Central air offers whole-house comfort from one air conditioning system. Most homes that have central air conditioning use a split system that circulates air through ductwork. The split aspect means that the system is composed of two primary units. An outdoor component houses the condenser and compressor while the indoor component houses the evaporator coils and air handler. Like most air conditioning systems, central air systems use refrigerant to remove heat from the home’s air. This heat is discharged outdoors and cooled air is pushed into the home via ducts and vents.
Central air conditioning supplies cooling to all rooms that are connected to the duct network. This creates a cooler environment throughout the entire home rather than just in individual sections or rooms.
As central air conditioners cool the air throughout the home, some humidity is also removed. Lowered humidity creates a more pleasant environment and better air quality in the hot months, at least in regions that typically experience humid air in summer. Properly functioning central air conditioners keep the home environment overall more comfortable in hot, humid climates than many other types of air conditioners, such as portable, window, wall or swamp coolers can.
Central air uses a lot of energy. Although new models of central air systems are more efficient than those of a decade ago, central air may use more energy to run than a window or wall unit may. This results in higher energy bills.
Central air, which relies on ductwork to distribute air, can lose some efficiency. As cooled air travels through air ducts, heat transfer can occur and the air in the ducts gains warmth on the way to vents. This makes the air conditioner work harder to meet the cooling needs of the home. If supply ducts are located in unconditioned areas, such as a hot attic or a crawlspace, more heat transfer can occur.
There is an increased potential for poorer air quality. Leaks in ductwork or dirty ductwork can lead to contaminants, such as dust and mold spores, circulating through the home’s air supply.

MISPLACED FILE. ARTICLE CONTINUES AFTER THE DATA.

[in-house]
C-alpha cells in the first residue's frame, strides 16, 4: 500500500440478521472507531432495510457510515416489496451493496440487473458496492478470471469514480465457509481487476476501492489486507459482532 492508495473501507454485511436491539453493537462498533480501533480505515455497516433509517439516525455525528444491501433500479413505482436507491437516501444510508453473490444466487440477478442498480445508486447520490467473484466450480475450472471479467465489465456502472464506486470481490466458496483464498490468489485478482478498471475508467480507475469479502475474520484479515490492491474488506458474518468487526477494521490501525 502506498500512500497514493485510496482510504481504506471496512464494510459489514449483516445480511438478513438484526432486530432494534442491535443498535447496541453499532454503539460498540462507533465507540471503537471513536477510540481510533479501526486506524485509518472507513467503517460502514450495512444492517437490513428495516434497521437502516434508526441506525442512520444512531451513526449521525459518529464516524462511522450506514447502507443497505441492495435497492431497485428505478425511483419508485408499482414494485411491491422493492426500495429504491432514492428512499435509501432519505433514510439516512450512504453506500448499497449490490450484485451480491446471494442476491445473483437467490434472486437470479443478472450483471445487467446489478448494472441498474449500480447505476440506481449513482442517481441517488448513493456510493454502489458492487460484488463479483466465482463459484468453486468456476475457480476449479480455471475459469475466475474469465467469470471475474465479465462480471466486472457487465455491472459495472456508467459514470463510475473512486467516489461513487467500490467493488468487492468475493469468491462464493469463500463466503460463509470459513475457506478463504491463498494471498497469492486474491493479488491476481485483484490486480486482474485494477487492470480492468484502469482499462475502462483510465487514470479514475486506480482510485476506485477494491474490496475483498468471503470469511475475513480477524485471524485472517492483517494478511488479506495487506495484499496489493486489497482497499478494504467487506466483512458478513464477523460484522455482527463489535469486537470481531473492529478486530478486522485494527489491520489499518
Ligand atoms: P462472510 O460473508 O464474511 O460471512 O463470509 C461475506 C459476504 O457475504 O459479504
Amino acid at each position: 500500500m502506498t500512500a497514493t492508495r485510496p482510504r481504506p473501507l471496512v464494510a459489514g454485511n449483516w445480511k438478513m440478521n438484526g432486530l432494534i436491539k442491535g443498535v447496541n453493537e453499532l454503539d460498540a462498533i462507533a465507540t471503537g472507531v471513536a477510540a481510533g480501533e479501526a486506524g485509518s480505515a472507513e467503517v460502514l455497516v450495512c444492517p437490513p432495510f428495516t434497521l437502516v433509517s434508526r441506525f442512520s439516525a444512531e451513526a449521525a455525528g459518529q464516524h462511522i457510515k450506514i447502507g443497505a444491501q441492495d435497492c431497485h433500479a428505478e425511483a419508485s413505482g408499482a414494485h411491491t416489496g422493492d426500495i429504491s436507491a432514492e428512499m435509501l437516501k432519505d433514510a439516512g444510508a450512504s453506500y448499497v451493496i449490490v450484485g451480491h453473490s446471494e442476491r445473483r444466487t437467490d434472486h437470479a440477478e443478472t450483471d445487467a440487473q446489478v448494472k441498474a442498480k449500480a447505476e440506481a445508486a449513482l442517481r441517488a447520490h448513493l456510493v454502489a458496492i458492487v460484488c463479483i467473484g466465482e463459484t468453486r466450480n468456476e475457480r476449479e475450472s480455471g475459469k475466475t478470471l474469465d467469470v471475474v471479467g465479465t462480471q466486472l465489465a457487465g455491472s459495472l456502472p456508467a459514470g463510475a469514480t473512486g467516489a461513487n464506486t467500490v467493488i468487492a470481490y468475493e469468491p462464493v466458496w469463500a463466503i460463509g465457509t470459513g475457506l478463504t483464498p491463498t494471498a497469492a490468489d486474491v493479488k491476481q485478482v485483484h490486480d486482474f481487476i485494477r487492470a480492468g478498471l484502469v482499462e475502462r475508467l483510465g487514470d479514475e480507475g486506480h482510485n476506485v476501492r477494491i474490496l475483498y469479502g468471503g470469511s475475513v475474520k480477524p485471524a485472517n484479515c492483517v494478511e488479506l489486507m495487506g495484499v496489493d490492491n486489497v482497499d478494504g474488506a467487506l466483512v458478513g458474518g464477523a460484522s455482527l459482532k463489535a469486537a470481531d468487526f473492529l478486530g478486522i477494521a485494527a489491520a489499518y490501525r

Standard split systems require well-designed and correctly sized ductwork to dispense cooled air efficiently throughout the home.
Care must be taken to install the right air conditioner size or a loss in efficiency and home comfort will occur. This means the homeowner must find a reliable contractor.
A ductless mini-split is similar to a standard central air conditioner in a few ways but it operates more quietly and efficiently. The compressor is installed outdoors and separate air handlers are installed indoors. These are connected to the compressor with lines containing refrigerant, drainage tubes and the power cables. Indoors, each air handler has its own thermostat, which provides individualized climate control for each space. Most mini-splits can accommodate up to four air handlers connected to one outdoor compressor.
They are easier to install than ducted systems.
Mini-splits can be more energy-efficient than ducted systems. Because air travels directly into the spaces to be cooled, no energy is lost through heat transference in ductwork.
It is easy to add a ductless mini-split to new additions of the home.
It is easier to create individual temperature zones in a home because each air handler has a designated thermostat.
They can be added to homes with no existing ductwork.
Mini-split heat pump HVAC systems cool in summer and heat the home in winter. Heat pumps operate by removing heat from the air in warm weather and adding heat to indoor air in cold weather. These systems, therefore, can replace both the air conditioner and the furnace in many climates.